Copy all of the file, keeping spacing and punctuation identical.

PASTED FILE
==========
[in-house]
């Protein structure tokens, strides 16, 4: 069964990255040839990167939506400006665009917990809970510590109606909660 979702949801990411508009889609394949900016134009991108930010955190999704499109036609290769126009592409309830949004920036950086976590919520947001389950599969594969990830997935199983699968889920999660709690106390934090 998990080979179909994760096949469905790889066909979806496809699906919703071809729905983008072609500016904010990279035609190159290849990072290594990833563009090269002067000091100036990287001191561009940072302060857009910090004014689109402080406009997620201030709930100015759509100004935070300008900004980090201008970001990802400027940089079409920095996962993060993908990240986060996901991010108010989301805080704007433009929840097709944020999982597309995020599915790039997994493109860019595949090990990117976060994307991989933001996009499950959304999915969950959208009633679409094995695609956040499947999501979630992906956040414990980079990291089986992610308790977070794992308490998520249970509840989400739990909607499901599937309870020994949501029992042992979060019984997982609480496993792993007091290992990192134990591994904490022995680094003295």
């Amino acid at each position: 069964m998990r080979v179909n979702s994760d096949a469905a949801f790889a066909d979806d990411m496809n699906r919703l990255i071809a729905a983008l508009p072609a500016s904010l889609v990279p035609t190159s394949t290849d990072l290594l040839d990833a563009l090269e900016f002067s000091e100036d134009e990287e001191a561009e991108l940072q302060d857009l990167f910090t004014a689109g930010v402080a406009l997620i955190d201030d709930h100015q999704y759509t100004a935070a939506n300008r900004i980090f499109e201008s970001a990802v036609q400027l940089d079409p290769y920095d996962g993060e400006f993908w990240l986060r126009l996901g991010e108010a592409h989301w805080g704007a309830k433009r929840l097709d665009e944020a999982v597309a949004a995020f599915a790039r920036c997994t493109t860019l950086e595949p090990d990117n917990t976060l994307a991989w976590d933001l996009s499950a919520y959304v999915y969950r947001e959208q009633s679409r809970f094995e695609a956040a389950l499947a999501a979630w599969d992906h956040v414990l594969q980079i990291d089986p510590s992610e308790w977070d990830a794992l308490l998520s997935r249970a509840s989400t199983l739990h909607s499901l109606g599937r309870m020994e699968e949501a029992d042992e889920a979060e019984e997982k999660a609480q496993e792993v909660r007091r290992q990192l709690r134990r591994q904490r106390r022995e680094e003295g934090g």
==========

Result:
[in-house]
């Protein structure tokens, strides 16, 4: 069964990255040839990167939506400006665009917990809970510590109606909660 979702949801990411508009889609394949900016134009991108930010955190999704499109036609290769126009592409309830949004920036950086976590919520947001389950599969594969990830997935199983699968889920999660709690106390934090 998990080979179909994760096949469905790889066909979806496809699906919703071809729905983008072609500016904010990279035609190159290849990072290594990833563009090269002067000091100036990287001191561009940072302060857009910090004014689109402080406009997620201030709930100015759509100004935070300008900004980090201008970001990802400027940089079409920095996962993060993908990240986060996901991010108010989301805080704007433009929840097709944020999982597309995020599915790039997994493109860019595949090990990117976060994307991989933001996009499950959304999915969950959208009633679409094995695609956040499947999501979630992906956040414990980079990291089986992610308790977070794992308490998520249970509840989400739990909607499901599937309870020994949501029992042992979060019984997982609480496993792993007091290992990192134990591994904490022995680094003295």
């Amino acid at each position: 069964m998990r080979v179909n979702s994760d096949a469905a949801f790889a066909d979806d990411m496809n699906r919703l990255i071809a729905a983008l508009p072609a500016s904010l889609v990279p035609t190159s394949t290849d990072l290594l040839d990833a563009l090269e900016f002067s000091e100036d134009e990287e001191a561009e991108l940072q302060d857009l990167f910090t004014a689109g930010v402080a406009l997620i955190d201030d709930h100015q999704y759509t100004a935070a939506n300008r900004i980090f499109e201008s970001a990802v036609q400027l940089d079409p290769y920095d996962g993060e400006f993908w990240l986060r126009l996901g991010e108010a592409h989301w805080g704007a309830k433009r929840l097709d665009e944020a999982v597309a949004a995020f599915a790039r920036c997994t493109t860019l950086e595949p090990d990117n917990t976060l994307a991989w976590d933001l996009s499950a919520y959304v999915y969950r947001e959208q009633s679409r809970f094995e695609a956040a389950l499947a999501a979630w599969d992906h956040v414990l594969q980079i990291d089986p510590s992610e308790w977070d990830a794992l308490l998520s997935r249970a509840s989400t199983l739990h909607s499901l109606g599937r309870m020994e699968e949501a029992d042992e889920a979060e019984e997982k999660a609480q496993e792993v909660r007091r290992q990192l709690r134990r591994q904490r106390r022995e680094e003295g934090g």